I would suggest, not that often. The standard model of marking for an English teacher is about as bad as you can get: a pile of essays must be waded through, and each assigned a slot on an arbitrary scale. This makes our reading bad in two ways: firstly, we have a pile of essays to mark, so are disinclined to spend long on each essay; secondly, we tend to look for things we can tick, ‘analysis of language’, technical vocabulary and suchlike.

I’ve tried a range of moderation strategies in my department, from blind marking and submission of marks anonymously (try using Google Forms for this), ranking exercises, paired marking and suchlike. Each has their place, yet none come close in terms of real value to sitting down together around a table and reading students’ work aloud. I pick out a pretty random selection of essays (controlling for gender if it’s obviously skewed), anonymise them and then, we read them. Aloud.

Reading aloud is slow and effortful, horribly inefficient when it comes to that pile of essays. Yet it assures three things:

  • Every teacher around the table has taken in every word that candidate has written. Silent reading cannot guarantee this, even with trained professionals (our attention may be elsewhere, or the handwriting may just be too crabbed to read);
  • We have had to make sense of the work. To read aloud is to turn words into meaning, the voice articulating ideas and their relationship to one another;
  • We will arrive at a shared view of what the writer has actually said.

Having done this, we can begin to apply the mark scheme, working carefully on thoughts which are fresh in our mind. Going through four or five essays takes about three quarters of an hour, but it is time very well spent.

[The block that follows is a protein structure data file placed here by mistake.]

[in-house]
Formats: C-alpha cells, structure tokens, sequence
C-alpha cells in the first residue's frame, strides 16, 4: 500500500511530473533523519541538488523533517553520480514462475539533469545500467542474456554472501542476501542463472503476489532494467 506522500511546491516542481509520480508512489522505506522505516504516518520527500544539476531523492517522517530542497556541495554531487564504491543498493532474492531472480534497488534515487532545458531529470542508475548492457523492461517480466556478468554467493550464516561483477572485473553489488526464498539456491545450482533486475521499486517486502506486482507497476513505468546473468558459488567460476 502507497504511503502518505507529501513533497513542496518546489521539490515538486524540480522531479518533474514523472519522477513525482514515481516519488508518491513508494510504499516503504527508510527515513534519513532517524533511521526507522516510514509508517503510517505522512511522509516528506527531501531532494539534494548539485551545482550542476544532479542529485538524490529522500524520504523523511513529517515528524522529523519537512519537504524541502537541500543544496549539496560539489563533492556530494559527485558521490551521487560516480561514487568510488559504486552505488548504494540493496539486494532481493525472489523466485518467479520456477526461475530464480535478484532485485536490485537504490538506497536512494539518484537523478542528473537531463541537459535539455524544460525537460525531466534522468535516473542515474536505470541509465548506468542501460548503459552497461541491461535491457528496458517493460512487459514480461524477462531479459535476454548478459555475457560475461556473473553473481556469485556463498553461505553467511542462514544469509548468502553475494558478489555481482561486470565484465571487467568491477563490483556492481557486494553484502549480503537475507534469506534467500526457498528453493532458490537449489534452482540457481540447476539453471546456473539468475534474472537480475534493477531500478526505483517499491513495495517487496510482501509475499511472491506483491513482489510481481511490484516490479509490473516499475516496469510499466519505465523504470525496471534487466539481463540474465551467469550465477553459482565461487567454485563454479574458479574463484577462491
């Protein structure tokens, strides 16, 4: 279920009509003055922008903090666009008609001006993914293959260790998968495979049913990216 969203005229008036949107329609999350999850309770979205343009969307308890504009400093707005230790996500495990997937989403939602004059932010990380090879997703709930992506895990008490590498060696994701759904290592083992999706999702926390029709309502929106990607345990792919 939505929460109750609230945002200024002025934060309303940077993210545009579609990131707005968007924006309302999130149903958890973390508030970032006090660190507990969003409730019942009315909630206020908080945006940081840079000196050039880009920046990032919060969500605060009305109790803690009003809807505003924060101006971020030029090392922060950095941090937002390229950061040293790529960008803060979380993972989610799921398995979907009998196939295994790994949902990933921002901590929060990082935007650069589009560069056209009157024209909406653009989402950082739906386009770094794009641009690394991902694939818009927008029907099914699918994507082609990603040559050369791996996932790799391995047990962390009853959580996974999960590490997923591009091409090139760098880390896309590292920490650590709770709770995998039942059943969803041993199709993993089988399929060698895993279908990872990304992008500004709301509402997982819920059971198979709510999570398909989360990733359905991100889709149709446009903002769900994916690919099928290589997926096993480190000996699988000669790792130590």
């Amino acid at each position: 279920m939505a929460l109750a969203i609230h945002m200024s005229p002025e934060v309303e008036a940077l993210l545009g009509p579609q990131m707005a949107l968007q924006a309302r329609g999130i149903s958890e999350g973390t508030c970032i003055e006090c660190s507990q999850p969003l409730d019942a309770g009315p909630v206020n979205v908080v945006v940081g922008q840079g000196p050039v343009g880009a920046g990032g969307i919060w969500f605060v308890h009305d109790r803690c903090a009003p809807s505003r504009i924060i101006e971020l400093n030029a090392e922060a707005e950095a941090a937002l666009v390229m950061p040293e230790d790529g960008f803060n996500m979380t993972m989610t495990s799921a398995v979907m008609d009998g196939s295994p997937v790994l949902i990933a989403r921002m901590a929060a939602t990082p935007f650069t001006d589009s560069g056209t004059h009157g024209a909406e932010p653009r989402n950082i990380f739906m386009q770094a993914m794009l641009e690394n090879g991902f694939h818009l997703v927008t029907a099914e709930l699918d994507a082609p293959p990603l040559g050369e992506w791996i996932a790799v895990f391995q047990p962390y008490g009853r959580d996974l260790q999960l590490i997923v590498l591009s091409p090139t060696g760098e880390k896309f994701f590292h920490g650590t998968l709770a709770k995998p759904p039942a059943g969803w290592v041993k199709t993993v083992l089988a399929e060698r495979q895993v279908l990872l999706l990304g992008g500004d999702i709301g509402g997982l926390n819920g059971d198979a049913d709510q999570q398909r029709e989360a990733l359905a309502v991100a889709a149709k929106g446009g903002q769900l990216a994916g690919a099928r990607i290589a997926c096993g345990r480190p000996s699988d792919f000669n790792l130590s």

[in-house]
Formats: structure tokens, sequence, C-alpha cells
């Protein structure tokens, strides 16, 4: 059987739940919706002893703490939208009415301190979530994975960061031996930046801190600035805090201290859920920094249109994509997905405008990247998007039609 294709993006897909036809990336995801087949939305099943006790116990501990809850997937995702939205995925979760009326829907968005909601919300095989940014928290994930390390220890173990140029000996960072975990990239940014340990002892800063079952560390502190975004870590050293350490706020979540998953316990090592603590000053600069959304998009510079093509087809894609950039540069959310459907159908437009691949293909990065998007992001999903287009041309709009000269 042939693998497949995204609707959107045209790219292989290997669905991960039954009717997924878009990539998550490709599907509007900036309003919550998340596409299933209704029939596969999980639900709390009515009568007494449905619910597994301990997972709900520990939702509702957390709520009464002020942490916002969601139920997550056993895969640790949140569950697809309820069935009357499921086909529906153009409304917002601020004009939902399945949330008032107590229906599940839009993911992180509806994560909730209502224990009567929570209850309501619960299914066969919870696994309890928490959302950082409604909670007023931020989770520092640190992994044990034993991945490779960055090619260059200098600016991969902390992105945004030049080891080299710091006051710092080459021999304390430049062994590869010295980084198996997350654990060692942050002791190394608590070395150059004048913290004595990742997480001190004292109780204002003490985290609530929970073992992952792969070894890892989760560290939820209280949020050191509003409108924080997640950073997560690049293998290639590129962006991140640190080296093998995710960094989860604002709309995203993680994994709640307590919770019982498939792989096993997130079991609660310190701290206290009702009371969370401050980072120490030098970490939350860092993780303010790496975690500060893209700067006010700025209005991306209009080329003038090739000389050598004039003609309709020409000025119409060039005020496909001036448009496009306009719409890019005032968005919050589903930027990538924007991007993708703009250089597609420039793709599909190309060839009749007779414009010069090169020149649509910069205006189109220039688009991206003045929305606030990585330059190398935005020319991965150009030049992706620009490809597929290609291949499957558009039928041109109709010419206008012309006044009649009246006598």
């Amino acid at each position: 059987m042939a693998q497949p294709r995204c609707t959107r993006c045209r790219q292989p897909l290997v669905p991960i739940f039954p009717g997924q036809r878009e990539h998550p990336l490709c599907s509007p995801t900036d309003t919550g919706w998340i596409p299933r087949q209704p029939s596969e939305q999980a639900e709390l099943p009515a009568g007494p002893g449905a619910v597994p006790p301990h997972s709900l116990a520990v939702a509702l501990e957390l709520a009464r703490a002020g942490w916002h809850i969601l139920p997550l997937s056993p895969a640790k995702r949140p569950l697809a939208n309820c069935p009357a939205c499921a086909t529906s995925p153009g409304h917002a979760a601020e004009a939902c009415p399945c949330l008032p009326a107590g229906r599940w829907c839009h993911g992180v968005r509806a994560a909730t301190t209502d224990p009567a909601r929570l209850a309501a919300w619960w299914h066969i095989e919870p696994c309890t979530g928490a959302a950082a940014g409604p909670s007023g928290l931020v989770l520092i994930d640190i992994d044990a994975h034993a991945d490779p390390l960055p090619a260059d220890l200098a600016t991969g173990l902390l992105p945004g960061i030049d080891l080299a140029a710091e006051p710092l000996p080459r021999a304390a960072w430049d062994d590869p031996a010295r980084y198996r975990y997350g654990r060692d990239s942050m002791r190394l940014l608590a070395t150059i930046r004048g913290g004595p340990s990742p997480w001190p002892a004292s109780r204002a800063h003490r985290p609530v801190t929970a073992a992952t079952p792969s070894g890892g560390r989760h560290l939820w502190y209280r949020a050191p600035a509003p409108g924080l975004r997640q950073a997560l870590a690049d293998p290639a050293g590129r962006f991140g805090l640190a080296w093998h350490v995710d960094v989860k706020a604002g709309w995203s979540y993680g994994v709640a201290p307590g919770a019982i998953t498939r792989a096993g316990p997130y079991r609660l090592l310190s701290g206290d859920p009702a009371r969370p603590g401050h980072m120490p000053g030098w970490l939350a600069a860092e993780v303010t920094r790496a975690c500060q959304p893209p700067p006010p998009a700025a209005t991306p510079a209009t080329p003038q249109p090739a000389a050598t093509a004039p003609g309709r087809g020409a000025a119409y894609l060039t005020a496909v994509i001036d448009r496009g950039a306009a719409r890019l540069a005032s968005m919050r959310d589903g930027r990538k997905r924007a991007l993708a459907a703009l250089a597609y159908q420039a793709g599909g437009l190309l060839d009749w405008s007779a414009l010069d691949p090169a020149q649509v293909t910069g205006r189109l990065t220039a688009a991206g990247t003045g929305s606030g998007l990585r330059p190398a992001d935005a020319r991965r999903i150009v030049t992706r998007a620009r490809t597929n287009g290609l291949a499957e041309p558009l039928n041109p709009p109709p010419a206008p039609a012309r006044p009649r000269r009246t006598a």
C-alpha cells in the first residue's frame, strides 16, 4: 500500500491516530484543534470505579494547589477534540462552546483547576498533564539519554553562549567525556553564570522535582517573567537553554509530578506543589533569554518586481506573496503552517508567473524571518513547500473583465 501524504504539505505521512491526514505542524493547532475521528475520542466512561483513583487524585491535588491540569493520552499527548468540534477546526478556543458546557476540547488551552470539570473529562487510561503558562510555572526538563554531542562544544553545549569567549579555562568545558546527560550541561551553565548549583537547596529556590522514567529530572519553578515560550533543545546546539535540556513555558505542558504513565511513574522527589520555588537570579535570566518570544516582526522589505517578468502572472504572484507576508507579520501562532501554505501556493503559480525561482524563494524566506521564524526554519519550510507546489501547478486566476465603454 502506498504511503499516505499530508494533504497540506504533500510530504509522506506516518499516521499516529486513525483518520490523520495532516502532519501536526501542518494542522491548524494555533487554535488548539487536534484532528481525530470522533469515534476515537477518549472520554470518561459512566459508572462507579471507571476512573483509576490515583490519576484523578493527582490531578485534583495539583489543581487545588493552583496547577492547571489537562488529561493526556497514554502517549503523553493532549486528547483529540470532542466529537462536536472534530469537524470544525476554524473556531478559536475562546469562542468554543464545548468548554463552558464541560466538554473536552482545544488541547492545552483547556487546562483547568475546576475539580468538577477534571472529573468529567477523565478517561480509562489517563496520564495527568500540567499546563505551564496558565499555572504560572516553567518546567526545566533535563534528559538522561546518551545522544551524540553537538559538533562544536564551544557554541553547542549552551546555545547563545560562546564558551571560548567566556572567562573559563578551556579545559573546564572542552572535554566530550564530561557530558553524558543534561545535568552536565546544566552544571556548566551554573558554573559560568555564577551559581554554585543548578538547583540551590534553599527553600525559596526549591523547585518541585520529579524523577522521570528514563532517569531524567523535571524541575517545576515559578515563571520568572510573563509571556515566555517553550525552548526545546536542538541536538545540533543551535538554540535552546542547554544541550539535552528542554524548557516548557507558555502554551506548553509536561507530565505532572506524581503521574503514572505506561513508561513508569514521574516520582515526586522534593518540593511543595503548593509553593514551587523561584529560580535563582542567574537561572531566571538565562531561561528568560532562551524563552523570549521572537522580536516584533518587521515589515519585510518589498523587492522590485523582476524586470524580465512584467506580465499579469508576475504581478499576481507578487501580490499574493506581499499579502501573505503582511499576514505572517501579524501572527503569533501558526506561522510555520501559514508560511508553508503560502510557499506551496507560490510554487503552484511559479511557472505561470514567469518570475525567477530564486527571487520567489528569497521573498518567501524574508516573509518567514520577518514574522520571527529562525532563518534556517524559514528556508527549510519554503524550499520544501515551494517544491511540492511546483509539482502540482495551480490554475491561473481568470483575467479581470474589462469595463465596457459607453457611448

Does it make a difference? I think it does. It reminds us what we’re looking for and what we think is a good answer, as well as reminding us to look beyond the easily-ticked technical terms and suchlike. Equally importantly, it’s led to more consistent marking, with less variation between teachers, and, hence, more reliable data on which we can base our discussions.

Why slow reading matters

One of the most humbling experiences of my career occurred while at a standardisation meeting for Pre-U English Literature. We’d read essays aloud around the table, dissected their arguments and I’d enjoyed every moment of it. Later in the session, the team of examiners were divided into pairs to take away a small pile of scripts and mark in tandem, each moderating the other’s work. I was paired up with a colleague some decades my senior, and it was totally instructive to watch her work. When she read a student’s essay, it was as if she were in the room with that student, talking to them as they wrote, reading and re-reading to ensure she was completely certain of what they had said. When they misquoted, she knew instantly (these essays were on Hamlet, Measure for Measure, Henry IV Part 1, as well as works by Pinter, Churchill and Jonson); when they misrepresented the play, she picked them up on it; when they illuminated something, she praised them to the skies.

Ever since then, I’ve known I ought to replicate that care and attention. I’d like to say I attempt it with every pile of IGCSE essays, but I’d be lying through my teeth. Sometimes, though, I do lock myself in my classroom and read aloud, trying to put a voice to the words on the page. I listen better that way.

Reading aloud allowed